In winter 2017, I led the launch of the Virginia Tech College of Engineering’s premier digital magazine, Virginia Tech Engineer.
It was no easy feat with a two month timeline, but here’s the behind-the-scenes work that went into it:
PUTTING TOGETHER CONTENT
In total, I wrote eight of the 12 stories for the magazine (including the feature story on the college’s new dean), contributed dozens of photos, and produced five videos (with a sixth created by my video production intern using footage I shot back in March). In total, that adds up to 11,971 words and four separate trips to Abu Dhabi, California, Washington, D.C., and Indianapolis.
I managed a small team and collaborated closely with a colleague who designed the online layout and contributed photos. My supervisor, colleagues in central University Relations, and I edited all 12 stories that appeared in the magazine. I input all of the stories into the university’s CMS, Adobe Ensemble.
Through the five videos I filmed, conducted interviews for, and edited, you can:
- soar in the clouds with the self-proclaimed “liberal Democrat Jewish transsexual” widow of a “conservative Christian Republican 40 years older” who founded one of Virginia Tech’s most popular on-campus labs;
- follow an undergraduate design team to SpaceX in California as they race to invent a fifth mode of transportation;
- meet the alumnus whose recent donation of 16 motion capture suits to Virginia Tech is propelling research all over campus;
- sit in on Rolls-Royce’s first-ever U.S. Ph.D. Day at their Indianapolis campus;
- and step into a brightly colored lab where K-12 students invent roving robot vacuums topped with stuffed animals and “dabbing” lions;
My video production intern edited together a sixth video using my footage from my 10-day March 2017 trip following a team of engineers to the deserts of Abu Dhabi, where they competed in an international competition using cutting-edge technology.
PLANNING AND PROMOTION
The initial planning meeting was held Oct. 18, 2017, and the magazine was published Dec. 18, 2017 — meaning we put this first-ever digital version of the magazine together in exactly two months. It was a tall order and one we couldn’t have done without the help of our central University Relations team, who created our template and modified local assets to create the clean, minimalist look we envisioned and my colleague designed.
Before the magazine launched, our team created promotional teaser images that we featured on our Facebook daily for a week. Once the magazine launched, we promoted the overall magazine to our audiences on Facebook, Twitter, and Instagram using a short social video I cut together. Then, over the next few weeks (this is still ongoing as of publication), we posted stories individually and using native video where possible, with Facebook and Twitter being our main promotional avenues in terms of social media. Emails were also distributed to tens of thousands of alumni.
As of publication of this post, the front page of the magazine had 298 shares. My stories collectively have seen 270 shares from the webpages themselves so far.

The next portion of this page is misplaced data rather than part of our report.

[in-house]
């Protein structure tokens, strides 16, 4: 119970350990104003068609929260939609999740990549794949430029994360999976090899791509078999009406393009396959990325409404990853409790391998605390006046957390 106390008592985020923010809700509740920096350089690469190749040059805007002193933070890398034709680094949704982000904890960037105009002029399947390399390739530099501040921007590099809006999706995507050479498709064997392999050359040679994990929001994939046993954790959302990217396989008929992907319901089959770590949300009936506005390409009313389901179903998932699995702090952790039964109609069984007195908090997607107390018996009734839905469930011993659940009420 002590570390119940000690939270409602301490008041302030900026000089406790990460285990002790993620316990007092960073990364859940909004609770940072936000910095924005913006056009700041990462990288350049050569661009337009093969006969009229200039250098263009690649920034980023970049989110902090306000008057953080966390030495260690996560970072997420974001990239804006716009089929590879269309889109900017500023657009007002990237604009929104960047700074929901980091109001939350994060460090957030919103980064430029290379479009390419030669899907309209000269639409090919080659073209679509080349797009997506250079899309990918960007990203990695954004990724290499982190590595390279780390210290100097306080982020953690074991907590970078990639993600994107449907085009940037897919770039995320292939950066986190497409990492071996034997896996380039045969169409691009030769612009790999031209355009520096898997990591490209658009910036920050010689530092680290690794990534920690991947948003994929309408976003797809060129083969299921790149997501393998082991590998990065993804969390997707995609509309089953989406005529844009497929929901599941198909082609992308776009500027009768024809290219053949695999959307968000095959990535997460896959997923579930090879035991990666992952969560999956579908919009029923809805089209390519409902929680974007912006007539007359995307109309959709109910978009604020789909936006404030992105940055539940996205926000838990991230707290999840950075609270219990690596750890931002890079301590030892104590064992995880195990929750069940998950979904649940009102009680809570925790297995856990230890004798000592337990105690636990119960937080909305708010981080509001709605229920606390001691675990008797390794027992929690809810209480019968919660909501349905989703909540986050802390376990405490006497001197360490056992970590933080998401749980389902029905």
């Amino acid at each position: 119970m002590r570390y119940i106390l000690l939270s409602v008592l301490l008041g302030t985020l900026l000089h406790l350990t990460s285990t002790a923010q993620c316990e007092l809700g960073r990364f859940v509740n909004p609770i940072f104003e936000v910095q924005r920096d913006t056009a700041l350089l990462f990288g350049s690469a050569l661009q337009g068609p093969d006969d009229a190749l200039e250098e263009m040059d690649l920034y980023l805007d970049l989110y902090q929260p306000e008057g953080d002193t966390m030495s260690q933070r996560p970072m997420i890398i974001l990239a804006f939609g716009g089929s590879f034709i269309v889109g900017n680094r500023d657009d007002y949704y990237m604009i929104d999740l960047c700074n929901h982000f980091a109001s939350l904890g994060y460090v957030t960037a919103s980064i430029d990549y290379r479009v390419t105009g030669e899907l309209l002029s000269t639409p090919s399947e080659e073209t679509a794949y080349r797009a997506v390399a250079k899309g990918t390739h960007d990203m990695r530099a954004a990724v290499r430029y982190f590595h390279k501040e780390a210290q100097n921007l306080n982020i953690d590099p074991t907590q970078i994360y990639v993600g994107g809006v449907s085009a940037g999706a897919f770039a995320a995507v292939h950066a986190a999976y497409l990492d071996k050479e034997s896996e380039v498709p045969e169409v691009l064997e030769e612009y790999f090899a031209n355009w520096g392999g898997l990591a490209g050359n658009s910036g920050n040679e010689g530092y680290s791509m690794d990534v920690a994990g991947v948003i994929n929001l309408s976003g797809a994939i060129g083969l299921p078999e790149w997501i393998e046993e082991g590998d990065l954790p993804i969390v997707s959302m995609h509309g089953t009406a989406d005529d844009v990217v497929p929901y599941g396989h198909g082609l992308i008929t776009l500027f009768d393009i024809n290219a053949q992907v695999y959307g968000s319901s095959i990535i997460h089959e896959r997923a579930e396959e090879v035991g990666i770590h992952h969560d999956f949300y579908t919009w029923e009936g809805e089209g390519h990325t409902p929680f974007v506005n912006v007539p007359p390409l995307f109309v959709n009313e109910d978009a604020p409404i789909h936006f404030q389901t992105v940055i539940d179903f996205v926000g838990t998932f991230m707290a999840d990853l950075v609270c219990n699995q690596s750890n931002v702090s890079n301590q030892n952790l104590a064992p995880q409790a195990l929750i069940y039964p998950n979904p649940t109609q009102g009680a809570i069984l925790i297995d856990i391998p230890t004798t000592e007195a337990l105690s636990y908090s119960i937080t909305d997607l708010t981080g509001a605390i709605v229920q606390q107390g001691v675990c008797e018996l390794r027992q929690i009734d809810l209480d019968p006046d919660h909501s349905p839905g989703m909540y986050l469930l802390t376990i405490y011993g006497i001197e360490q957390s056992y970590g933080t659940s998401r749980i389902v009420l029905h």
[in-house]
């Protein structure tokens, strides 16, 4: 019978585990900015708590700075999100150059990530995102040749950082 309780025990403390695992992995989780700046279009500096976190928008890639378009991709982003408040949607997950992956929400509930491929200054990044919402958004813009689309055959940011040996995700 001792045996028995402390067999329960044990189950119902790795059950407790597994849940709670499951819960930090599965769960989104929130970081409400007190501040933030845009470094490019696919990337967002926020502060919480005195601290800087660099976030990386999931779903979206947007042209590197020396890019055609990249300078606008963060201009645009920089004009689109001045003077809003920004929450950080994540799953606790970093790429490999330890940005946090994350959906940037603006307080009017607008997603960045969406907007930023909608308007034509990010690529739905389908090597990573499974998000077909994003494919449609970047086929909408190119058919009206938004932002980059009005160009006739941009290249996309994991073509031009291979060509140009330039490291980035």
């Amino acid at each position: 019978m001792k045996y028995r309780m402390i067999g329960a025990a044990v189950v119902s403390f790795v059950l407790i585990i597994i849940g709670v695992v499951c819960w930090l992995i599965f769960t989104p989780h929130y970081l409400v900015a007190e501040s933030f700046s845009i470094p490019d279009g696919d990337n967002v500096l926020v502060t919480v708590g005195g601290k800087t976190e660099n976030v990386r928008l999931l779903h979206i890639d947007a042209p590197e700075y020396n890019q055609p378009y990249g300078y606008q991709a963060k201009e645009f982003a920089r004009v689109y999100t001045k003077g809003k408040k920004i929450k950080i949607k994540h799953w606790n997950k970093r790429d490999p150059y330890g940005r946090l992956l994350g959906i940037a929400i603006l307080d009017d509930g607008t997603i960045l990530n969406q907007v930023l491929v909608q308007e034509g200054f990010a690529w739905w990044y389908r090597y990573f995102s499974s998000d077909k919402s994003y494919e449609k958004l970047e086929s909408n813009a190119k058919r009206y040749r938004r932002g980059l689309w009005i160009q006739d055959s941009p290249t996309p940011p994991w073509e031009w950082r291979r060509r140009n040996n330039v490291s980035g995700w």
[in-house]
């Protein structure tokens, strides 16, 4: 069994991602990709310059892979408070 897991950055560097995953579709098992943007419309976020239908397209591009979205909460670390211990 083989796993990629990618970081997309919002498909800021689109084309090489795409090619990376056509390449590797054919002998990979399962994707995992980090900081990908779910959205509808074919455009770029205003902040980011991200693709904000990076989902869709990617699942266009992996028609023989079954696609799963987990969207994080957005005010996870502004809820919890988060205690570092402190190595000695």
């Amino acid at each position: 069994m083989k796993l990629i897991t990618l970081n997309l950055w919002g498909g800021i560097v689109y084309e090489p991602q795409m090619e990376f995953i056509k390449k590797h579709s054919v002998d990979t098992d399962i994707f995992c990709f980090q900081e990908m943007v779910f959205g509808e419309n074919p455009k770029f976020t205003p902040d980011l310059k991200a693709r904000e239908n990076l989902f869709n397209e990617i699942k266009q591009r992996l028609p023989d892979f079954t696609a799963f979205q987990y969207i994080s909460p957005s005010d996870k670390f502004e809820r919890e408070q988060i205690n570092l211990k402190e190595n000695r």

The homepage of the magazine was the second most frequented page on the College of Engineering website from December 18 until the publication of this post, right after the actual homepage of the website. Of the stories, my feature story on Julia Ross was the most viewed, with users staying to read for three minutes and 32 seconds on average.
So far, our combined magazine videos have nearly 16,000 views, with about 60 percent of those views coming from videos I produced, though we have not yet posted all of our videos for the winter edition of the magazine. We did this to help prolong the life of the magazine and try to reach people following the slow holiday season.
From an internal audience, I received many a kind email from my coworkers and colleagues across the university that I’d be remiss not to include here — their feedback is less about numbers and more about the feeling you get when the smart people you work with say genuine, encouraging things about the work you’ve poured your heart and soul into.
Naturally, I started mapping out the next magazine in my head before we were even done with this one. I love working on ambitious projects like putting together magazines, but am also hyper-aware of all that goes into the production of them so I like to at least start envisioning a few of the stories coming up. I won’t go into detail on that here, but we’ve got some good stuff lined up so far — I’ve already knocked out one of those stories in the first two days of being back from winter break, so I’m hoping to continue that momentum.
I’d also like to really utilize the digital space more and add on some capabilities we didn’t have a chance to incorporate in this edition. Mainly, we’re inspired by autoplaying video and interactive features, like those built in stories put together by the New York Times graphics desk (one of my personal favorite sources of digital magazine inspiration, especially since seeing Larry Buchanan talk at a conference).
Granted, I know we have a small team to work with, so my main focus for this next magazine is delegation and maximizing the capabilities of the team we do have. I’m hoping to recruit a few more interns and to build on the strengths of my teammates, given what we’ve learned from this first edition of Virginia Tech Engineer.
My sincerest thanks goes out to anyone who contributed to this magazine in any way, shape, or form. I’m proud of the product we put together, and look forward to continuing to improve it.